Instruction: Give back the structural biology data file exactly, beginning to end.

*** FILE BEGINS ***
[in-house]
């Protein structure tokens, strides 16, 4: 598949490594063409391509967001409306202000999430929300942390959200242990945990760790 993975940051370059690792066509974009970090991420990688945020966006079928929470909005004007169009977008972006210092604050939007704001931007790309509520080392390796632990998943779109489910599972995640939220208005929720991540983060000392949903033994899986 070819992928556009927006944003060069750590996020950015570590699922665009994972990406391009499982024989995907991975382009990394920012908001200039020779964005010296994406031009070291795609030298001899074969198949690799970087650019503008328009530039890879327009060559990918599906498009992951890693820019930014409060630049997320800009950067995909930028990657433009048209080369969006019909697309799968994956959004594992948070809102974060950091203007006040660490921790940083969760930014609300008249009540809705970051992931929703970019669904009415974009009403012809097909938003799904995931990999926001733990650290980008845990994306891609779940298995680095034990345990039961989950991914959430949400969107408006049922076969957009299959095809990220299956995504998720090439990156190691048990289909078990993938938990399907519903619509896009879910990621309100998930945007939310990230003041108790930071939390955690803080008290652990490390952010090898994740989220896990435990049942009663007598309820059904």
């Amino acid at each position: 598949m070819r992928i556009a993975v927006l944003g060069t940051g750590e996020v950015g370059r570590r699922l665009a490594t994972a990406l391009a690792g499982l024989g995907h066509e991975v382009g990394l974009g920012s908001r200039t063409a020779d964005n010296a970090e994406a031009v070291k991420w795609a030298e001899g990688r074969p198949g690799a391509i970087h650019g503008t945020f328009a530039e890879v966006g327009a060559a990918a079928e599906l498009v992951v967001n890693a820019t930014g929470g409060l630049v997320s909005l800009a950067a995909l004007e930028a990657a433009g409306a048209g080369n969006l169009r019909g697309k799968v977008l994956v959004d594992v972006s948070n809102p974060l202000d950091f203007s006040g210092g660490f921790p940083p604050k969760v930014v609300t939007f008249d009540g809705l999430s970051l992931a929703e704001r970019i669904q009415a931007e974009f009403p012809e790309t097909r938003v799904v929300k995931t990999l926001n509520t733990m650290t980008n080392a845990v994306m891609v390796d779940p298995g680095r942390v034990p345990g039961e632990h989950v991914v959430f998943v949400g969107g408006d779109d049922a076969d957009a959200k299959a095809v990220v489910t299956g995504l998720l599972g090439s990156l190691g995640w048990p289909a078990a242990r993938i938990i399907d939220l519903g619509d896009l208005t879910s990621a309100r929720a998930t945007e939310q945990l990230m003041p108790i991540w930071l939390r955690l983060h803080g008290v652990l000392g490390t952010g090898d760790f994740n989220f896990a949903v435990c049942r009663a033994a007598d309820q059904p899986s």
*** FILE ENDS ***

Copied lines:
[in-house]
């Protein structure tokens, strides 16, 4: 598949490594063409391509967001409306202000999430929300942390959200242990945990760790 993975940051370059690792066509974009970090991420990688945020966006079928929470909005004007169009977008972006210092604050939007704001931007790309509520080392390796632990998943779109489910599972995640939220208005929720991540983060000392949903033994899986 070819992928556009927006944003060069750590996020950015570590699922665009994972990406391009499982024989995907991975382009990394920012908001200039020779964005010296994406031009070291795609030298001899074969198949690799970087650019503008328009530039890879327009060559990918599906498009992951890693820019930014409060630049997320800009950067995909930028990657433009048209080369969006019909697309799968994956959004594992948070809102974060950091203007006040660490921790940083969760930014609300008249009540809705970051992931929703970019669904009415974009009403012809097909938003799904995931990999926001733990650290980008845990994306891609779940298995680095034990345990039961989950991914959430949400969107408006049922076969957009299959095809990220299956995504998720090439990156190691048990289909078990993938938990399907519903619509896009879910990621309100998930945007939310990230003041108790930071939390955690803080008290652990490390952010090898994740989220896990435990049942009663007598309820059904």
């Amino acid at each position: 598949m070819r992928i556009a993975v927006l944003g060069t940051g750590e996020v950015g370059r570590r699922l665009a490594t994972a990406l391009a690792g499982l024989g995907h066509e991975v382009g990394l974009g920012s908001r200039t063409a020779d964005n010296a970090e994406a031009v070291k991420w795609a030298e001899g990688r074969p198949g690799a391509i970087h650019g503008t945020f328009a530039e890879v966006g327009a060559a990918a079928e599906l498009v992951v967001n890693a820019t930014g929470g409060l630049v997320s909005l800009a950067a995909l004007e930028a990657a433009g409306a048209g080369n969006l169009r019909g697309k799968v977008l994956v959004d594992v972006s948070n809102p974060l202000d950091f203007s006040g210092g660490f921790p940083p604050k969760v930014v609300t939007f008249d009540g809705l999430s970051l992931a929703e704001r970019i669904q009415a931007e974009f009403p012809e790309t097909r938003v799904v929300k995931t990999l926001n509520t733990m650290t980008n080392a845990v994306m891609v390796d779940p298995g680095r942390v034990p345990g039961e632990h989950v991914v959430f998943v949400g969107g408006d779109d049922a076969d957009a959200k299959a095809v990220v489910t299956g995504l998720l599972g090439s990156l190691g995640w048990p289909a078990a242990r993938i938990i399907d939220l519903g619509d896009l208005t879910s990621a309100r929720a998930t945007e939310q945990l990230m003041p108790i991540w930071l939390r955690l983060h803080g008290v652990l000392g490390t952010g090898d760790f994740n989220f896990a949903v435990c049942r009663a033994a007598d309820q059904p899986s």